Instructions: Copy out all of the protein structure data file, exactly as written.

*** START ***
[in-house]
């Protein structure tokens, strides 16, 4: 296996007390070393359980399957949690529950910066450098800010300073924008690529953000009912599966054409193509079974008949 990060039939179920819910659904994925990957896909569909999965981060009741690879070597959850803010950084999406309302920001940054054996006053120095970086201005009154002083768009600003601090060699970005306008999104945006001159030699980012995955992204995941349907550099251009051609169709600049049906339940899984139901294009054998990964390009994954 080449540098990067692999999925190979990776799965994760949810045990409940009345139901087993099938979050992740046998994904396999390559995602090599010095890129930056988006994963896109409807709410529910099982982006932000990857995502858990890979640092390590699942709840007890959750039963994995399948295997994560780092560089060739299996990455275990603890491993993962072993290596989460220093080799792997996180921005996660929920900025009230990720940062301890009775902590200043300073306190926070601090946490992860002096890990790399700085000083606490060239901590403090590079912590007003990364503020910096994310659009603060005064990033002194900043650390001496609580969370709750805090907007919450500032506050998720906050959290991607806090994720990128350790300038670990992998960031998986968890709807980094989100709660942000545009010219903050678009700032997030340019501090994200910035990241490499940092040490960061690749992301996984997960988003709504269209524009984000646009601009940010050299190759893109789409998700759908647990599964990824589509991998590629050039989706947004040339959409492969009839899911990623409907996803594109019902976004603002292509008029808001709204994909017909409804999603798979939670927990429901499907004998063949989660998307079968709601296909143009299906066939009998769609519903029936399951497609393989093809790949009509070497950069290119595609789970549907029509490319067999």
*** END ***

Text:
[in-house]
């Protein structure tokens, strides 16, 4: 296996007390070393359980399957949690529950910066450098800010300073924008690529953000009912599966054409193509079974008949 990060039939179920819910659904994925990957896909569909999965981060009741690879070597959850803010950084999406309302920001940054054996006053120095970086201005009154002083768009600003601090060699970005306008999104945006001159030699980012995955992204995941349907550099251009051609169709600049049906339940899984139901294009054998990964390009994954 080449540098990067692999999925190979990776799965994760949810045990409940009345139901087993099938979050992740046998994904396999390559995602090599010095890129930056988006994963896109409807709410529910099982982006932000990857995502858990890979640092390590699942709840007890959750039963994995399948295997994560780092560089060739299996990455275990603890491993993962072993290596989460220093080799792997996180921005996660929920900025009230990720940062301890009775902590200043300073306190926070601090946490992860002096890990790399700085000083606490060239901590403090590079912590007003990364503020910096994310659009603060005064990033002194900043650390001496609580969370709750805090907007919450500032506050998720906050959290991607806090994720990128350790300038670990992998960031998986968890709807980094989100709660942000545009010219903050678009700032997030340019501090994200910035990241490499940092040490960061690749992301996984997960988003709504269209524009984000646009601009940010050299190759893109789409998700759908647990599964990824589509991998590629050039989706947004040339959409492969009839899911990623409907996803594109019902976004603002292509008029808001709204994909017909409804999603798979939670927990429901499907004998063949989660998307079968709601296909143009299906066939009998769609519903029936399951497609393989093809790949009509070497950069290119595609789970549907029509490319067999």